Saturday, August 25, 2012

The Verse on the Cake

Romans 12:2
August 26, 2012
William G. Carter

“Do not be conformed to this world, but be transformed by the renewing of your minds, so that you may discern what is the will of God - what is good and acceptable and perfect.”

            In one of his stories, Garrison Keillor took us back to Confirmation Sunday. Thirteen young Lutherans were being confirmed in Lake Wobegon, Minnesota. Pastor Ingqvist lined them up in the front of the sanctuary and asked questions that had baffled theologians for years. They passed the exam, took communion, and went home to eat chuck roast and drink their first real cup of coffee.

            Over at the Tolleruds, they had a confirmation party for young Lois. She sat at the head of the table, a lanky girl, four inches taller than last year. A quiet girl, prone to blushing, she is having a few doubts about God. Big Confirmation service that morning, but now she wasn’t sure.

Just the other night, she sat down on the couch and turned on the TV. It was some kind of violent show. She didn’t know what it was. Men were punching one another and shooting machine guns. Irrational fear came over her. This could happen here, she thought. She prayed, “Oh God,” but all she heard was the echo in her head. It was as if the world was under the control of dark powers and prayer wasn’t going to do any good. Lois had felt her faith slipping away.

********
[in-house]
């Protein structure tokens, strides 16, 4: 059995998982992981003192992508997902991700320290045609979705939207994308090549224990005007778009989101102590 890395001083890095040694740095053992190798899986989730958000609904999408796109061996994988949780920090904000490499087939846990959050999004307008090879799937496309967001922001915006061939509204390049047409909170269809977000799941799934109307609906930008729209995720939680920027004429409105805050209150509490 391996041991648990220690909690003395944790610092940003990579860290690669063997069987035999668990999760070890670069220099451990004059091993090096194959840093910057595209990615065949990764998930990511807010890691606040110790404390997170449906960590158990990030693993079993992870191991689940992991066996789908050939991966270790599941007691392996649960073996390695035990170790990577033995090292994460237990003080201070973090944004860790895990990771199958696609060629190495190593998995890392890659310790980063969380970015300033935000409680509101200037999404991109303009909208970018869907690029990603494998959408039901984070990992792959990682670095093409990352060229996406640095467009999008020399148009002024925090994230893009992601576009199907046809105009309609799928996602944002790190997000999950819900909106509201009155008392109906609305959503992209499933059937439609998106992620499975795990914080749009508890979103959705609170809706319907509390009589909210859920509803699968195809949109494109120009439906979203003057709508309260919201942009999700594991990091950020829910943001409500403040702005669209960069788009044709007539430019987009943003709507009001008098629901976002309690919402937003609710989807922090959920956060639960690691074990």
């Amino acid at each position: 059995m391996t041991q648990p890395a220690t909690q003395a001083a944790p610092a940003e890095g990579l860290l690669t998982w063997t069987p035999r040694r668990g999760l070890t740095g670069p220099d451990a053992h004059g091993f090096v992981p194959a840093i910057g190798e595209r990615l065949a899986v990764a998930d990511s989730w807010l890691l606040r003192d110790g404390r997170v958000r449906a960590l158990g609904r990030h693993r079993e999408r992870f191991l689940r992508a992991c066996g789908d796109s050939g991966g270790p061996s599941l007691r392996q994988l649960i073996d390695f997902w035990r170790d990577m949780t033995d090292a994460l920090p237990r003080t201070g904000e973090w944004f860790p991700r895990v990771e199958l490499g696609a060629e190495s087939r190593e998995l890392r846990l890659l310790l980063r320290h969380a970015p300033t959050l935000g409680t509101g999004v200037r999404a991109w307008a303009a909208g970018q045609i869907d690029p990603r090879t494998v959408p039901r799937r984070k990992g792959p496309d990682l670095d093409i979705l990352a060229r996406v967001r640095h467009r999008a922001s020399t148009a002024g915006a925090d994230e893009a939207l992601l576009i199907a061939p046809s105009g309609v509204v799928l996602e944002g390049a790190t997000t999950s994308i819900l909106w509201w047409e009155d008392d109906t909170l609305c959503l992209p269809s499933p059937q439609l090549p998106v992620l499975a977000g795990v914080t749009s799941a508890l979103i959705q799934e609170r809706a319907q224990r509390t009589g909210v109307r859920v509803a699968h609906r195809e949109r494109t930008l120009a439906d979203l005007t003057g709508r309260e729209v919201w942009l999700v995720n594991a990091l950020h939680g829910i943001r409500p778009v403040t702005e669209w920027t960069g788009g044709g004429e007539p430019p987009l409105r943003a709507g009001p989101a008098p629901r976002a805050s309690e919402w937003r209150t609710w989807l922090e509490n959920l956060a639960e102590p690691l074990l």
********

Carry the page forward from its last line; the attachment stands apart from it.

Meanwhile the family was getting ready to cut the confirmation cake. It had a scripture verse inscribed on the top in blue frosting, the very verse that we heard a few minutes ago:

Do not be conformed to this world, but be transformed by the renewing of your minds, so that you may discern what is the will of God - what is good and acceptable and perfect.

It was a really big cake. That’s a really big verse. Here it is once again: